Moving towards the goal of a Swachch Bharat, the environment ministry announced a three-fold expansion of the country’s solid waste management programme, aiming to cover 17,000 inhabited areas to benefit 45 crore people directly.
Union Environment Minister Prakash Javadekar announced the revised rules for solid waste management with an aim to start more solid waste treatment plants across the country and setting agendas for central ministries, state governments and local bodies.
The rules were revised after 16 long years.
“As of today the solid waste management programme benefits only 15 crore people. The revised rules will benefit 45 crore. The new rules will be imposed beyond municipal areas, which would benefit 17,000 census towns, villages and pilgrim spots. Earlier, the waste management covered only 4,041 areas, which were under municipal control,” Javadekar said.
“By revamping the waste management programme we have tried to make Swachh Bharat a reality.”
The new rules, to come into effect from Wednesday, prohibit dumping waste on slopes in hilly areas and the creation of landfills. Open burning of waste has been criminalised, while closure and rehabilitation of old dumps would be worked upon.
“To handle waste in hilly areas, a transfer station at an enclosed location would be set up to collect residual waste from where it would be sent to sanitary landfills,” he said. The sanitary landfill, or special areas, would be constructed at a site 25 km away.
The new rules have fixed a deadline of two years for setting up solid waste processing facilities in census towns with population over one million; three years for towns with population less than one million; and five years for towns with population less than two lakh. The Ministry of Environment would implement and monitor the rules, the minister said.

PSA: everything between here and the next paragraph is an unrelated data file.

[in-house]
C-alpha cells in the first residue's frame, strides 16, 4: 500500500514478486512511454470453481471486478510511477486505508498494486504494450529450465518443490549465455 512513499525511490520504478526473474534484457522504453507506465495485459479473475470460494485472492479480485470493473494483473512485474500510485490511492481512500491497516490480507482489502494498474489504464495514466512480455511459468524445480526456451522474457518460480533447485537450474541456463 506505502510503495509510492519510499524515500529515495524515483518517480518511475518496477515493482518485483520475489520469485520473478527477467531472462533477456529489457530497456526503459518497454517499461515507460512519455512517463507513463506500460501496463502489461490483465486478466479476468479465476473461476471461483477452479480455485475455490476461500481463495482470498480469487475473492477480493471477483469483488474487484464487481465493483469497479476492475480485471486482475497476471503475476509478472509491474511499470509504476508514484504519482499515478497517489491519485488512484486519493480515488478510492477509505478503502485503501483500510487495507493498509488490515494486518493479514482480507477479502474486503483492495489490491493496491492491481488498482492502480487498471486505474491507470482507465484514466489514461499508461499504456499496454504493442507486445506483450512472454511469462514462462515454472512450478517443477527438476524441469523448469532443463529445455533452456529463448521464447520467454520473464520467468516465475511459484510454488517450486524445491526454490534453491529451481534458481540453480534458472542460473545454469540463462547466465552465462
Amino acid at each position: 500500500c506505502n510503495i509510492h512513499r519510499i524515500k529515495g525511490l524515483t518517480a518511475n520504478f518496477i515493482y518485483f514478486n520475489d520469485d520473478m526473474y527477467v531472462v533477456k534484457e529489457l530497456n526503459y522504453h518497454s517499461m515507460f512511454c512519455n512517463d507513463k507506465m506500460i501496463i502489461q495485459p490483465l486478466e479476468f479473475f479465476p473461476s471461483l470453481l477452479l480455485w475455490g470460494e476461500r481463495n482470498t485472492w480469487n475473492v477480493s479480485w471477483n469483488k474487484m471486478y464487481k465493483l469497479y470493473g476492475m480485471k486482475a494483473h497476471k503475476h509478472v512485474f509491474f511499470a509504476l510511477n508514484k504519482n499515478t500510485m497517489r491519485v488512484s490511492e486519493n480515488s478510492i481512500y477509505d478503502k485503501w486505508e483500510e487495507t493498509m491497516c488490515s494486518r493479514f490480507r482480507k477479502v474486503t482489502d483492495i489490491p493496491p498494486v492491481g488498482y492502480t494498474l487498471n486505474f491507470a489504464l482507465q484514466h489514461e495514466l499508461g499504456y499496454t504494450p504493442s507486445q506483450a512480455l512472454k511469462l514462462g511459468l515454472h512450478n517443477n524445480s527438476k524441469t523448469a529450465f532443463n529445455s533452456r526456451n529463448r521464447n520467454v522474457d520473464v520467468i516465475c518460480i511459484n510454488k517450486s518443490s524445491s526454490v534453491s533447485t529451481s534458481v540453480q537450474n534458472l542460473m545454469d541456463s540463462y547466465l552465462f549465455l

Speaking of the finances, the minister said that municipal bodies would be asked to levy fee on various institutions.
Recognising the ragpickers’ vital role in solid waste management, the government has also decided to register and regularise them. The minister said the government would also provide better healthcare facilities to the ragpickers.
“Our aim is to bring ragpickers from informal to formal sector. We have to take care of their health and education. They are doing a wonderful job, we need to realise that they are not the encroachers but part of the system,” said the minister.
Javadekar last year in July announced the national award, with a cash prize of Rs.1.5 lakh, for three best rag pickers and three associations involved in innovation of best practices,
Under the new rules, sanitary napkins and diapers would not be allowed to be dumped in the open. Instead, the manufacturers would be asked to provide dumping pouches for them.
He said that ministry would incorporate hotels, event managers, townships, markets and institutions to educate the public and hold workshops for proper implementation of the rules. The Ministry of Urban Development, agriculture, power, chemicals and others will be asked to form policies in accordance to the new rules for solid waste management.
“This is in conformation with the ‘extended producer responsibility’ concept where the producer would also be responsible for managing the end waste of the product,” Javadekar explained. Citing an example, he said that companies like Coca-Cola would be responsible for proper disposal of their bottles too.
On criminalising open burning of waste, Javadekar said: “To curb open burning of solid waste strict action would be taken like considering it a crime under EP Act (Environment Protection Act), though it would also depend upon local governance.”
Every year 62 million tons solid waste is produced in India of which 43 million tons is collected and only 12 million tons is treated and the rest dumped.
“We have to care, because by 2030 the solid waste would increase to 165 million tons and by 2050 it would be 436 million tons,” said Javadekar.
At present there are 553 solid waste treatment, processing plants in India, of which only 13 plants use wastes with high calorific value to produce energy.
The solid waste management rules were first laid down in 2000, during the Atal Bihari Vajpayee government. Since then the rules have remained static.